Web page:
WESSEX Cancer Trust, a charity that provides free and local support for cancer patients and their loved ones throughout Hampshire, Dorset and the Isle of Wight, has taken its next steps to shape the future of cancer care by recruiting wellbeing coordinator, Phil Warner.
His role will help the charity deliver a personalised care model for every client and has been made possible thanks to a grant from the Linbury Trust.
It comes after Wessex Cancer Trust commissioned large research into what local people needed most from cancer support. Experts heard from over 500 people who have any cancer at any stage; loved ones affected by cancer, and major stakeholders including local hospitals, local authorities, other charities and hospitals. The findings highlighted the importance of emotional support and demonstrated that everyone has different needs, concerns and feelings. Therefore, a unique approach to care is needed.
Every client accessing the charity’s services will now have an opportunity to talk to Phil about their individual concerns and needs, who will then create a personalised support plan with them. Using this model, clients will be able to access the combination of services that suits them best. This will be remotely for now and face-to-face when its four support centres are allowed to reopen. The charity also plans to expand its support groups, workshops and courses on areas such as nutrition, sleep and wellbeing.
Colette Cowan, Wessex Cancer Trust’s Head of Service Delivery, said:
“We know that over 100,000 people are living with cancer in our region and that everyone’s journey through cancer is different. This requires a unique approach to care, and as a local charity, we have the freedom and flexibility to evolve our services. Never has that been truer than during COVID-19 when we were forced to close our four support centres temporarily.
“We quickly set up telephone helplines and moved services online so we can continue to provide the support people rely on. So I’m really excited that, thanks to the Linbury Trust, we’ve been able to welcome Phil to the team. His role will take the care we provide to a much deeper level and ensure clients benefit as much as possible from their time with us. We’re still very much the charity people know and love and always promise to be welcoming, friendly and supportive – whether you’re chatting with our trained befrienders, using our Daisy Bus to get to your hospital appointment or having a complementary therapy.”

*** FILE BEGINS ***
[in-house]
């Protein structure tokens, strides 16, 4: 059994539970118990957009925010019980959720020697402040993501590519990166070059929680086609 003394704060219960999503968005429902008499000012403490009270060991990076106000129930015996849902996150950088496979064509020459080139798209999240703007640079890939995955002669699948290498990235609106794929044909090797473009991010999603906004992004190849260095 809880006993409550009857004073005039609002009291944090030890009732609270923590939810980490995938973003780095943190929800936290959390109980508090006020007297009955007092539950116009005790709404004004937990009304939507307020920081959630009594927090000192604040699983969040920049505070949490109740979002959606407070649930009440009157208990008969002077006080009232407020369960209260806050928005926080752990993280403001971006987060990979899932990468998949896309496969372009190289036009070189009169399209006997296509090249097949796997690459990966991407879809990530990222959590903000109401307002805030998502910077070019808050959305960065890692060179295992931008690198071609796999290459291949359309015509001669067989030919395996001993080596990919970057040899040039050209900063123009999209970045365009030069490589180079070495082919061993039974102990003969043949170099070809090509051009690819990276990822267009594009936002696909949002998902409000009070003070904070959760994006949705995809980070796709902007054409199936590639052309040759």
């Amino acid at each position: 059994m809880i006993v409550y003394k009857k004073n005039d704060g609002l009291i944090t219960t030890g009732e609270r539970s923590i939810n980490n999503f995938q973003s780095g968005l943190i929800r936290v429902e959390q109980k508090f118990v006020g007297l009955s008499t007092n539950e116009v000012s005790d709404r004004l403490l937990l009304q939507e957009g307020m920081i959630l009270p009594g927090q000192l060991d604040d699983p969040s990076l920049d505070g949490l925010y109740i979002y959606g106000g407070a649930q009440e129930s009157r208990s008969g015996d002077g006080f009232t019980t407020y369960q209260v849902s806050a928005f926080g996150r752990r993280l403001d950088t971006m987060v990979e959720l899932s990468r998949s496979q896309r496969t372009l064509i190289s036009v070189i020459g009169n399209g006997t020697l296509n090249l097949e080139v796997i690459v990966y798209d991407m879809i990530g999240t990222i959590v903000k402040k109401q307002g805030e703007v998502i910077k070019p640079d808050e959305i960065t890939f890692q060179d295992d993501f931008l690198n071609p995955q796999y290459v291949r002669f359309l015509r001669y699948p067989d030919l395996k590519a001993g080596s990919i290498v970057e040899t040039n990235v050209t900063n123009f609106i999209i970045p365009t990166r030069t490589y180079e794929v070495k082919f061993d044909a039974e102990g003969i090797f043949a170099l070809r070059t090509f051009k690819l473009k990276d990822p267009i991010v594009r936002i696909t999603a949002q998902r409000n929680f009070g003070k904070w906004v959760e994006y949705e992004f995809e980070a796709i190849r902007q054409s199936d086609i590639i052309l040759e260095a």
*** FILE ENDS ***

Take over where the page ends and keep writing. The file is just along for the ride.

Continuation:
“Cancer doesn’t just affect people 9-5, so we’ll be working even harder to ensure that as many people as possible can access care, away from a clinical environment. We’ll also be able to direct our clients to other partners who we think will be able to provide more specialised care, one example being financial support.”
Established in 1981, Wessex Cancer Trust provides free and local support for anyone living with cancer in Hampshire, Dorset and the Isle of Wight. It operates four cancer support centres which provide a drop-in service, professional counselling, complementary therapies, activities, support groups and courses.
It also runs outreach services, popular Sing for Life choirs and transport on its Daisy Buses to help patients get to their hospital appointments. Since COVID-19 forced the charity to close its support centres in March 2020 temporarily, it has continued developing extensive remote support resources, enabling anyone who needs help to access services online and via telephone. In 2020, the charity had over 13,000 interactions with clients, including 1,700 counselling sessions, more than 700 therapy sessions and 2,240 check-in calls. There were almost 3,500 views of its support pages, and 230 members have joined its closed Facebook support group.